Why Don’t More Homes Go Off-Grid?
There’s something liberating about the thought of going off-grid with solar. Why stay grid-tied when you can generate all the power you need right at home?
Well, there are actually several reasons why the majority of people who go solar stay connected to the power grid. The main one being that staying grid-tied, in most scenarios, allows you to generate the most savings.
It sounds counterintuitive, but it’s true.
Staying grid-tied saves you the additional cost of battery storage, a feature which most off-grid installations require. Grid-tied systems also give you access to valuable financial benefits that aren't available for off-grid installations.
You also get peace of mind by staying grid-tied, since you always have the option to use the grid if you need it.
Drawbacks of Battery Storage
A solar array only produces energy when the sun is shining. If you go off-grid, you'll need a way of storing the energy you generate during the day. Otherwise, you won't be able to run your refrigerator and other appliances when the sun isn’t shining.
Specialized batteries allow you to save your energy so it’s available 24 hours a day. Your solar professional can install these batteries and connect them to your array. During daylight hours, you'll power your property as well as charge your batteries. Once the sun is down, you'll draw on the energy you have stored until the morning when the sun comes up again.
There are two drawbacks of relying on batteries. First is the cost. Though these batteries are quickly dropping in price, they’re still rather expensive. Right now, they increase the upfront costs of going solar, and in most cases, lengthen your payback period.
The second drawback is the risk of being without power. Your Renewable Energy Consultant will assess your daily usage to determine how many batteries you need. But you can still drain them any day that you use more energy than normal.
This could happen say, on an especially cold night when you’re forced to use an electric space heater. Once your batteries are drained, you’ll have to wait until the sun comes up to use electricity again.
If you opt to stay grid-tied, you can always draw electricity from the grid in the event of an emergency.
Financial Incentives That Off-Grid Systems Give Up
*Disclaimer: Financial incentives vary depending on your state and utility provider. A Simpleray Renewable Energy Consultant can tell you about the specifics of going solar in your area.
You've probably heard about net metering before. It's a huge part of saving money with solar for most installations. But what exactly is it?
Net metering has to do with the way utility companies bill you after you've gone solar.
If your array is grid-tied, you can send your excess electricity back to the grid. Once that energy is part of the grid supply, it can be used by nearby homes and businesses. Obviously, you want to be compensated for that energy—this is where net metering comes in. It's essentially a special billing structure for homes and businesses that feed the grid with their excess electricity.
Net metering ensures you’re credited for the excess energy you send back to the grid at the same price your utility company charges you for electricity. Thus, you only pay for the "net" amount of electricity you use.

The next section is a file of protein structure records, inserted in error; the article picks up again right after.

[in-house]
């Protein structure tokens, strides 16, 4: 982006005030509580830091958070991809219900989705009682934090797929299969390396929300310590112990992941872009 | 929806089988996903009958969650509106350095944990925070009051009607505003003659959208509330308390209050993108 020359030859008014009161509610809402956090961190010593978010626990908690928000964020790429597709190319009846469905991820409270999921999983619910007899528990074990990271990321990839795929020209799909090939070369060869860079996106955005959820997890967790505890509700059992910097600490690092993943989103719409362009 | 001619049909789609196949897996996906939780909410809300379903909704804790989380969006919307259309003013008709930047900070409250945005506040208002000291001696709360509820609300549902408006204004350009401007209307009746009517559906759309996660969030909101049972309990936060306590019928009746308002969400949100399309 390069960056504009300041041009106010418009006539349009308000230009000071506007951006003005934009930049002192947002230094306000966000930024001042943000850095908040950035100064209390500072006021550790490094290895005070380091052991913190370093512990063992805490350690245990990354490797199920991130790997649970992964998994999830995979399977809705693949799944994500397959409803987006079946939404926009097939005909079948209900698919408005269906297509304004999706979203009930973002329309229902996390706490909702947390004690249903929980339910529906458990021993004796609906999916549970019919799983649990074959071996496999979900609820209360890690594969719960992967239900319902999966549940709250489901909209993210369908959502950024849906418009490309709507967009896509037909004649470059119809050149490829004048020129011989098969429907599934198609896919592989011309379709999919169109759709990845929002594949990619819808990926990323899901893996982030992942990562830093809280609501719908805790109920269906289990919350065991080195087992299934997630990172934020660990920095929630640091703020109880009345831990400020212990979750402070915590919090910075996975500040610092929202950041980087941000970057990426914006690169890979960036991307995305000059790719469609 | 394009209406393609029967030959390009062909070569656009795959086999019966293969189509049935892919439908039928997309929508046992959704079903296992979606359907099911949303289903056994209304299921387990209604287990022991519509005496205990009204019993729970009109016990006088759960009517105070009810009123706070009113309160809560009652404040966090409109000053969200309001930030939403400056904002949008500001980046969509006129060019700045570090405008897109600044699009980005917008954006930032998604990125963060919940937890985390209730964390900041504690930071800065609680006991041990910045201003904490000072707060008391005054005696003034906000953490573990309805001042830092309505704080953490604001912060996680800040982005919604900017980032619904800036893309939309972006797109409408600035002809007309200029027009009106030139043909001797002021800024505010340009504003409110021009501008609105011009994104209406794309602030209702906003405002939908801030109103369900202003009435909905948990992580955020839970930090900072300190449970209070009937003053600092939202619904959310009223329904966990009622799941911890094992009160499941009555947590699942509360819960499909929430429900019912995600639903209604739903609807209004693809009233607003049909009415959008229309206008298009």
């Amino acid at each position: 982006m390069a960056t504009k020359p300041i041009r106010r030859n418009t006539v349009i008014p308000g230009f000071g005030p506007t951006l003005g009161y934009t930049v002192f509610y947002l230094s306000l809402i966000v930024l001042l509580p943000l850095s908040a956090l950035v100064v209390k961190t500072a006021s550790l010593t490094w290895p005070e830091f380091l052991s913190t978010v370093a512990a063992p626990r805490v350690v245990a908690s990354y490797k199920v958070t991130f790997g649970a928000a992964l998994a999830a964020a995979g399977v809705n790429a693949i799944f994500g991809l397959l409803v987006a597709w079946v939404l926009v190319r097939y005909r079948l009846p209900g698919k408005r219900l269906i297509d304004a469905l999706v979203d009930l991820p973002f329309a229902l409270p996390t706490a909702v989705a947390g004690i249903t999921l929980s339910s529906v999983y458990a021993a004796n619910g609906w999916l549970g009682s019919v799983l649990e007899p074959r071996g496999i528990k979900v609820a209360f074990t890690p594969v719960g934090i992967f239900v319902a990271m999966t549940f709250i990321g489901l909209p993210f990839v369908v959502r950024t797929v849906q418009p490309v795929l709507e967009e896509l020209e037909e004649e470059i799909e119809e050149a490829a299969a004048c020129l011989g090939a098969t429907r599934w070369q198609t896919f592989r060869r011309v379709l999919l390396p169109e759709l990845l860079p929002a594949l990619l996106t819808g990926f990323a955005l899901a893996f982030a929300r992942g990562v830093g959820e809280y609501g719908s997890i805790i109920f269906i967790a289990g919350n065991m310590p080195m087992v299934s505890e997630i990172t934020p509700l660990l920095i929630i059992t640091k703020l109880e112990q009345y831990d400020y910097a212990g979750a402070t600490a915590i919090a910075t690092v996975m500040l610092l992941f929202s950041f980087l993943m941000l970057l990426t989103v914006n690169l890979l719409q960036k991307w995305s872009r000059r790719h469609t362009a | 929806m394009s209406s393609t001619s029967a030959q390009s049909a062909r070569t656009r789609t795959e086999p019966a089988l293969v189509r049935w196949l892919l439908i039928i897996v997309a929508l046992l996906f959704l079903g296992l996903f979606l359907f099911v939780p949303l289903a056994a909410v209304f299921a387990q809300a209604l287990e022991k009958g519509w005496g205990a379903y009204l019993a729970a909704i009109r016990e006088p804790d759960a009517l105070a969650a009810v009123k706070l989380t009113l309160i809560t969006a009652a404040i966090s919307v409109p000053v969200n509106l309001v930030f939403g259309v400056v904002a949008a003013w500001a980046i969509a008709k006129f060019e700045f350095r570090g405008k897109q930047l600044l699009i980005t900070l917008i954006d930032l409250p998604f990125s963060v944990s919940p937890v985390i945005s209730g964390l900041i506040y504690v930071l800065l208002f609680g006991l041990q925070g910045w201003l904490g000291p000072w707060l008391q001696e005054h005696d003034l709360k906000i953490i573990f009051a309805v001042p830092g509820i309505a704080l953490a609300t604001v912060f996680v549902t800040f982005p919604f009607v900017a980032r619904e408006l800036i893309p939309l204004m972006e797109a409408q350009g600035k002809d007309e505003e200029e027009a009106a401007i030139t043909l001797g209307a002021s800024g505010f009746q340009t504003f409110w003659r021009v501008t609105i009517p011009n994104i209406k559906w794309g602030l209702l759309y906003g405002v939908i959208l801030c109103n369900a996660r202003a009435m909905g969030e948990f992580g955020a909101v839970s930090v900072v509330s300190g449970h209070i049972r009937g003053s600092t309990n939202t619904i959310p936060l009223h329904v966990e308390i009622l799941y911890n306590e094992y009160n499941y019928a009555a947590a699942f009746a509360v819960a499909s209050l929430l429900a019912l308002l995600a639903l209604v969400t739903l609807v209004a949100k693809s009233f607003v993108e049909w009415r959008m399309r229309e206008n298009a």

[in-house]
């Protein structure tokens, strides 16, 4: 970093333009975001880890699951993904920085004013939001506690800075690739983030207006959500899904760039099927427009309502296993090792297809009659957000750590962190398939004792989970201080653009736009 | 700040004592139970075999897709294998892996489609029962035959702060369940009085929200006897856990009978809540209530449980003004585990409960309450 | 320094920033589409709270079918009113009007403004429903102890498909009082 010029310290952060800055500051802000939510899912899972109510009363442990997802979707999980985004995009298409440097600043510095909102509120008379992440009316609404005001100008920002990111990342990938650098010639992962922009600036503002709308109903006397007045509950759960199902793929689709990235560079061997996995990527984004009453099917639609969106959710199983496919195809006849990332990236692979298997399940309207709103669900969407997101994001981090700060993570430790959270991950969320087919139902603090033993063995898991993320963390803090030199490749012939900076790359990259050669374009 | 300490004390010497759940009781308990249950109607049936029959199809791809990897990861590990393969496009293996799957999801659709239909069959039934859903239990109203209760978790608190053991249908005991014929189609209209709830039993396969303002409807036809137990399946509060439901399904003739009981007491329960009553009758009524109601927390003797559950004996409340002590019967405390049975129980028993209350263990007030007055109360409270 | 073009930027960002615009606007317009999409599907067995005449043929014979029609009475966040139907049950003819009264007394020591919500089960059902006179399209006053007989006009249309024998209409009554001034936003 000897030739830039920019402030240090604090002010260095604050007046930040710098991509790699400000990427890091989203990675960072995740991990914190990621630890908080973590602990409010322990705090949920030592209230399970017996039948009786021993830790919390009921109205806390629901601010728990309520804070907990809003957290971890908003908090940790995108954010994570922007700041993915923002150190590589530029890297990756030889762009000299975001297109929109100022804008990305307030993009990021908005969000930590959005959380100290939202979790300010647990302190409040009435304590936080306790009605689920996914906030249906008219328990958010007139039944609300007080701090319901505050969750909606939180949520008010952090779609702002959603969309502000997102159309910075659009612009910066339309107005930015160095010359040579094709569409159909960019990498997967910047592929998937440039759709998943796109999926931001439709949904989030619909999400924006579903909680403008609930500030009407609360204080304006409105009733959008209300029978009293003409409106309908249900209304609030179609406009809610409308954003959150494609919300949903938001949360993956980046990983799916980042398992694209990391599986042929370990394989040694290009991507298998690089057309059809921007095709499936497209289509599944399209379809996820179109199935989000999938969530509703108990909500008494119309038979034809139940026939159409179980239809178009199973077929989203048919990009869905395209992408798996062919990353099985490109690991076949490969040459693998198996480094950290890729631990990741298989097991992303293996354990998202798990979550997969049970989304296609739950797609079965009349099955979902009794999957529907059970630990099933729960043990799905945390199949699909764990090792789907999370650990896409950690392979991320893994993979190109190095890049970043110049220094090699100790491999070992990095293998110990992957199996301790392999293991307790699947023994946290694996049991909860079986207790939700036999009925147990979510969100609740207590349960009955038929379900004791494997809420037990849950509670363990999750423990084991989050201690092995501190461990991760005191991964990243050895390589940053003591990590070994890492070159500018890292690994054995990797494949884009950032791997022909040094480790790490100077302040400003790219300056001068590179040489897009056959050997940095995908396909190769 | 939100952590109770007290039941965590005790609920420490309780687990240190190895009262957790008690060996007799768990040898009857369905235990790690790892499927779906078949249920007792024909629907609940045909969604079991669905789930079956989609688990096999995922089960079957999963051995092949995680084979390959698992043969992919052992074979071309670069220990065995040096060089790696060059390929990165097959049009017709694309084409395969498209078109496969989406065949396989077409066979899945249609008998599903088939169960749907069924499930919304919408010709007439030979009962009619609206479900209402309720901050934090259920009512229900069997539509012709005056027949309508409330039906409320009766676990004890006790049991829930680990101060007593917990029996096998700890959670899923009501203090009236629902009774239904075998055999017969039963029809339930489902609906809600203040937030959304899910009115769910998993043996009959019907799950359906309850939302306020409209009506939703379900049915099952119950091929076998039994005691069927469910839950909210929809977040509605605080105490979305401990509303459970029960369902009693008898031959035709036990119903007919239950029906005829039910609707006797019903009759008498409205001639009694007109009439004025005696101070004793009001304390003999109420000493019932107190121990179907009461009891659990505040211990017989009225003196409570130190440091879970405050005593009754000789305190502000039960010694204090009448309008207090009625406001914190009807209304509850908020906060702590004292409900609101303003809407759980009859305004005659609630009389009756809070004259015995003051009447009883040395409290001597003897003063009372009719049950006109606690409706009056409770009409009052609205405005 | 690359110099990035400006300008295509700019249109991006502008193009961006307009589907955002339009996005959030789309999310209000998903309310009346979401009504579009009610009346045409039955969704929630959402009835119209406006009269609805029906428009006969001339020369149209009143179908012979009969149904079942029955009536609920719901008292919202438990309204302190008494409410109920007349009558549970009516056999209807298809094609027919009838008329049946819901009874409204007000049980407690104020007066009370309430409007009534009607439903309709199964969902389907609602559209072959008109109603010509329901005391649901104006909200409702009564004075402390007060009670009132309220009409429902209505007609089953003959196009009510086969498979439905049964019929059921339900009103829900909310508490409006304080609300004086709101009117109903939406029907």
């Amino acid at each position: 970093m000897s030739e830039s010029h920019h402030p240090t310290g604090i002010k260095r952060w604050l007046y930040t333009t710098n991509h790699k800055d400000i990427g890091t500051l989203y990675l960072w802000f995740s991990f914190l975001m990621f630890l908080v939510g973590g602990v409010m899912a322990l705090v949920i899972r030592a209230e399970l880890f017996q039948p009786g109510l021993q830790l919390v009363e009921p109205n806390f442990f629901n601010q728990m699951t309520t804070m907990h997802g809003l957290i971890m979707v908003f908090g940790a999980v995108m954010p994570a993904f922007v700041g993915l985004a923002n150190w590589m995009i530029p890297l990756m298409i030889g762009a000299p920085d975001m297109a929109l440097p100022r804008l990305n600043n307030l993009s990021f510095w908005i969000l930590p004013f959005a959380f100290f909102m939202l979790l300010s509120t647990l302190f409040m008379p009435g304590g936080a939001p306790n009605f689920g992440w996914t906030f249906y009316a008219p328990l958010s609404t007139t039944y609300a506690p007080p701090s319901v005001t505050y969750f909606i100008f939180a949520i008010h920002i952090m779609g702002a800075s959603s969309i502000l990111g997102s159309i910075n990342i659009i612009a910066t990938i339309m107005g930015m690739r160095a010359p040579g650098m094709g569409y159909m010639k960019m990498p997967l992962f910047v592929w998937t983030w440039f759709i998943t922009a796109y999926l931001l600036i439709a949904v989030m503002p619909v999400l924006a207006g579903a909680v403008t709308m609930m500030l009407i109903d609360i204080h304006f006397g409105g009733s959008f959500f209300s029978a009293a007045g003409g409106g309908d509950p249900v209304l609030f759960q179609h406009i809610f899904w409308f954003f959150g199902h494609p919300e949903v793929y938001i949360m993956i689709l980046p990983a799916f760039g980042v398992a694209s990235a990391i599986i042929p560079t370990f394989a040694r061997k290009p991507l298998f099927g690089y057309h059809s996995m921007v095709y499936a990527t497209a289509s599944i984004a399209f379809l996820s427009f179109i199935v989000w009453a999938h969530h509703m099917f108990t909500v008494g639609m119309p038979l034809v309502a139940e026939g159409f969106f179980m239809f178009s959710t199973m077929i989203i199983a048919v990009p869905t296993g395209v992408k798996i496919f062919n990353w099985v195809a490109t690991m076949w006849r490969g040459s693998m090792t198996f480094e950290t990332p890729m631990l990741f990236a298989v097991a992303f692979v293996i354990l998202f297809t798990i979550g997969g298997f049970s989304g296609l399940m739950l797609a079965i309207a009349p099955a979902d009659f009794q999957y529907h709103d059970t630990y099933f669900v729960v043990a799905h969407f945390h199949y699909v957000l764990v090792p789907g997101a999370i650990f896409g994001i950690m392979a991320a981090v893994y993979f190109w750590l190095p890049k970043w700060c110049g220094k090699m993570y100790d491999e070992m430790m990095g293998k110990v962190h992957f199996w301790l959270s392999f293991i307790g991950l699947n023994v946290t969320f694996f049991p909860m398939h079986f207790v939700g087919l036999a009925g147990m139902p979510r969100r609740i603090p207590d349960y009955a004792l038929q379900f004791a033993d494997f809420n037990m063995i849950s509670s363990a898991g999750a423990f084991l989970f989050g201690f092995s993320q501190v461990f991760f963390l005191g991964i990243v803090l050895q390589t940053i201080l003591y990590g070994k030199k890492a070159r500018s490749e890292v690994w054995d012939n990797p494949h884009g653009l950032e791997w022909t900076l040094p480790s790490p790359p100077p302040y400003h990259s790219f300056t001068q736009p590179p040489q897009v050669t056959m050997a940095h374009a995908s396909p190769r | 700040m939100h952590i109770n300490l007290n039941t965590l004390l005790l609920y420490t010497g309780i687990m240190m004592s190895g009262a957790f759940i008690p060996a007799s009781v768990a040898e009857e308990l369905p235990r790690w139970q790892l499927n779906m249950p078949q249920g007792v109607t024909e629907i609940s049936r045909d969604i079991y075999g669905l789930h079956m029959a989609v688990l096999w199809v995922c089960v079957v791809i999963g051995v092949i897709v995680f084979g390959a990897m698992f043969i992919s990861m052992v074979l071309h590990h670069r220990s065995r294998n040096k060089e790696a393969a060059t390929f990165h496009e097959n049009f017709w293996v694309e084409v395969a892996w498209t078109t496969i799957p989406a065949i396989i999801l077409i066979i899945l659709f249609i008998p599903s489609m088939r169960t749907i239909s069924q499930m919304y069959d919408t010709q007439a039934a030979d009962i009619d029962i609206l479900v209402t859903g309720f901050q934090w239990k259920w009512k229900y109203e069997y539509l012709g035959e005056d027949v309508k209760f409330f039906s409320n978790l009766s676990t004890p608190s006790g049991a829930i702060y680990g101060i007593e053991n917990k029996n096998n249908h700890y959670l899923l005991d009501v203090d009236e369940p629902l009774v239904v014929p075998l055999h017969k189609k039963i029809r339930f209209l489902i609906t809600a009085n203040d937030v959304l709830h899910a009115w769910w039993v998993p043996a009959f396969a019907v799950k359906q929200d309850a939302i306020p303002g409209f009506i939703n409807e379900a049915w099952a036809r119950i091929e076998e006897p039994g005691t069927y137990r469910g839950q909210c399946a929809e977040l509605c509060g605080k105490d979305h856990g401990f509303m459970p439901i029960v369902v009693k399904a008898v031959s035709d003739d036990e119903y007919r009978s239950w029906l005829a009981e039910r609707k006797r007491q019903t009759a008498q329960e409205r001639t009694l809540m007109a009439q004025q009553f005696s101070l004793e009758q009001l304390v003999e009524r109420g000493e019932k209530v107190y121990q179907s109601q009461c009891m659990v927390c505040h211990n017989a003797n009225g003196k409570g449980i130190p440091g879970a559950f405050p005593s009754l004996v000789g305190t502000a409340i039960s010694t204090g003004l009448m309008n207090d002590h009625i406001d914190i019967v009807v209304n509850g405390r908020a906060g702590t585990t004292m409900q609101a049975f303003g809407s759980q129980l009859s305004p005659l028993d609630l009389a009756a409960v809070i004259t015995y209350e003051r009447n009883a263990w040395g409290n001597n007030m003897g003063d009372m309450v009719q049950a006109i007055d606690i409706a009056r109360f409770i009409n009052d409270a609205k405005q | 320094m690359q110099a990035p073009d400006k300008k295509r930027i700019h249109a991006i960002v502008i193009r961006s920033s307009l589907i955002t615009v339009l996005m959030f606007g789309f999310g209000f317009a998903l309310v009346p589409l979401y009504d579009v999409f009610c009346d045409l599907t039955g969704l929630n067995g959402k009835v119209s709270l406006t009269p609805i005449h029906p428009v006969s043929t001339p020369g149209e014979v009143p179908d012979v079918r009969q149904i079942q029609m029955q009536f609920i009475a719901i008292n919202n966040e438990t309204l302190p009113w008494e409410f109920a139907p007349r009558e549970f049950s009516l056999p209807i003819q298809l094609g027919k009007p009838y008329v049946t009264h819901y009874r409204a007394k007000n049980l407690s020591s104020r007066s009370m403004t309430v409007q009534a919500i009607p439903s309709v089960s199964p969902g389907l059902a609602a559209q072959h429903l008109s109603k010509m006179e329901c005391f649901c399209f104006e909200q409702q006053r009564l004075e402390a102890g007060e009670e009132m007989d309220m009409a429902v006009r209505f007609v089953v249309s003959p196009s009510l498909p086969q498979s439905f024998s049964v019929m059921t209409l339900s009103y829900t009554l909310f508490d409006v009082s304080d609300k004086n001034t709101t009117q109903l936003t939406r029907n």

Depending on your state’s laws, you may be able to snowball these credits from one month to the next. Many homeowners that benefit from net metering can fully offset their bills for the entire year.
For a deeper explanation of net metering, check out our Resource Center article.
Tax Credits, Renewable Energy Credits, and Other Incentives
Federal, state and local governments encourage people to go solar by offering tax breaks and other incentives. Many of these programs can save you thousands of dollars. While the valuable Federal Investment Tax Credit is available to off-grid installations, there are other incentives that are not.
For example, in Illinois there’s an incentive that compensates homeowners and businesses for going solar. They’re paid based on the amount of Renewable Energy Credits (RECs) they generate. RECs are measured units of clean energy. Utility companies will purchase RECs from solar owners to meet their renewable energy requirements.
The program in Illinois is based on the idea that your solar array will be generating RECs, offsetting your electricity consumption, and contributing clean energy to the grid. But only grid-tied installations are eligible for this program. Off-grid solar in Illinois will miss out on these payments.
For many homeowners and businesses, state and local incentives are a crucial part of their solar investment. These benefits may be of significant value to you, and may not be worth giving up.
When Does It Make Sense to Go Off-Grid?
In most scenarios, a grid-tied system allows you to generate the most savings. But if saving money isn't your only objective, going off-grid may be a good idea for you.
Off-grid solar is a great fit for remote properties that would have to install new power lines to get electricity. It's also a useful option for people that are striving to become independent from fossil fuels.
There are several roads you can take to solar power. Fortunately, a qualified solar installer will do all the calculator work to find the specific path that will help you meet your goals. Most solar companies are willing to provide you with a comprehensive quote totally free of charge.
Simpleray has been a trusted solar installer in the Midwest for more than a decade. We have several NABCEP certified engineers on staff, and we take pride in offering transparency about the installation process from day one. If you’re curious whether solar is right for you, please reach out to chat and ask about getting a free quote.